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Satellite TrackingGetLocation

7.1 The SetOrbitalElements Function

SetOrbitalElements lets you add a new object. Many objects, such as planets and asteroids, are already built into Scientific Astronomer, but occasionally you may need to add other objects such as low-orbit Earth satellites or comets.

Most objects are in orbit around a parent body. To add such an object to Scientific Astronomer, you need to know the orbital elements of the object.

Setting the elements of a new object.

Orbital elements are a set of numbers that describe the shape, and other details, of an object's orbit. The elements are represented by the quantities OrbitalSemiMajorAxis, OrbitalEccentricity, OrbitalInclination, MeanAnomaly, PerigeeArgument, AscendingLongitude, OrbitalMeanMotion, and OrbitalDecayRate. You may choose to specify OrbitalPerigee rather than OrbitalSemiMajorAxis, and PerigeeDate rather than MeanAnomaly. Similarly, you may choose to specify OrbitalPeriod rather than OrbitalMeanMotion. Conversion formulae are discussed at the end of this section.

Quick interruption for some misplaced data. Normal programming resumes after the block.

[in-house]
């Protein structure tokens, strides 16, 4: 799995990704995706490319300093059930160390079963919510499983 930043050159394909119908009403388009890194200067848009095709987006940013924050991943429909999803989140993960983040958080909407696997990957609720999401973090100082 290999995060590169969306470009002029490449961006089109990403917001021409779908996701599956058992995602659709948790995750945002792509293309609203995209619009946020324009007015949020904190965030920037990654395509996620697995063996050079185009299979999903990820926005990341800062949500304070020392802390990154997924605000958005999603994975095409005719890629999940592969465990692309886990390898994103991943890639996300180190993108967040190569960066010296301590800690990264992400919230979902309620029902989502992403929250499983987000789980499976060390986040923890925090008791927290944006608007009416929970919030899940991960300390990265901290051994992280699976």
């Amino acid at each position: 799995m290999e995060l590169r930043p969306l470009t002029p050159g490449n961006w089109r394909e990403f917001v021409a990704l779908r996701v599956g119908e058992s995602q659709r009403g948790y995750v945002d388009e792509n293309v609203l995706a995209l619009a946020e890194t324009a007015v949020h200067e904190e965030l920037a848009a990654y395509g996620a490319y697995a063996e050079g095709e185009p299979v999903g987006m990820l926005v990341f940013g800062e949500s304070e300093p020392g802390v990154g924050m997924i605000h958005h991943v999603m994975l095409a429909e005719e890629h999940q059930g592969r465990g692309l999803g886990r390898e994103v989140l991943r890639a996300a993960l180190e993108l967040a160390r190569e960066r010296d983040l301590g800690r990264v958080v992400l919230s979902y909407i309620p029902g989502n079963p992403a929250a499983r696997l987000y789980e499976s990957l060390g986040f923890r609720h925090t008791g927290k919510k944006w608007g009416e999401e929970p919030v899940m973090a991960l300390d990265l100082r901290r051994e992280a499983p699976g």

You can use SetOrbitalElements to add comets, such as Halley or Hale-Bopp, or other objects such as asteroids. You can even use it to add satellites in orbit about the Earth.

Often, however, you only know the NORAD two-line elements of a low-orbit satellite, rather than the proper orbital elements. Two-line elements for thousands of satellites are available and regularly updated on the Internet. You can use a function called TwoLineElements to convert the NORAD two-line elements into a form suitable for use with SetOrbitalElements.

Converting NORAD elements.

Convert the two-line elements of the Mir Space Station into a form suitable for use with SetOrbitalElements.

"1 16609U 86017A 95025.53583445 .00005100 00000-0 71581-4 0 9062",
"2 16609 51.6458 152.6933 0001412 164.2374 195.8663 15.58639897510653"]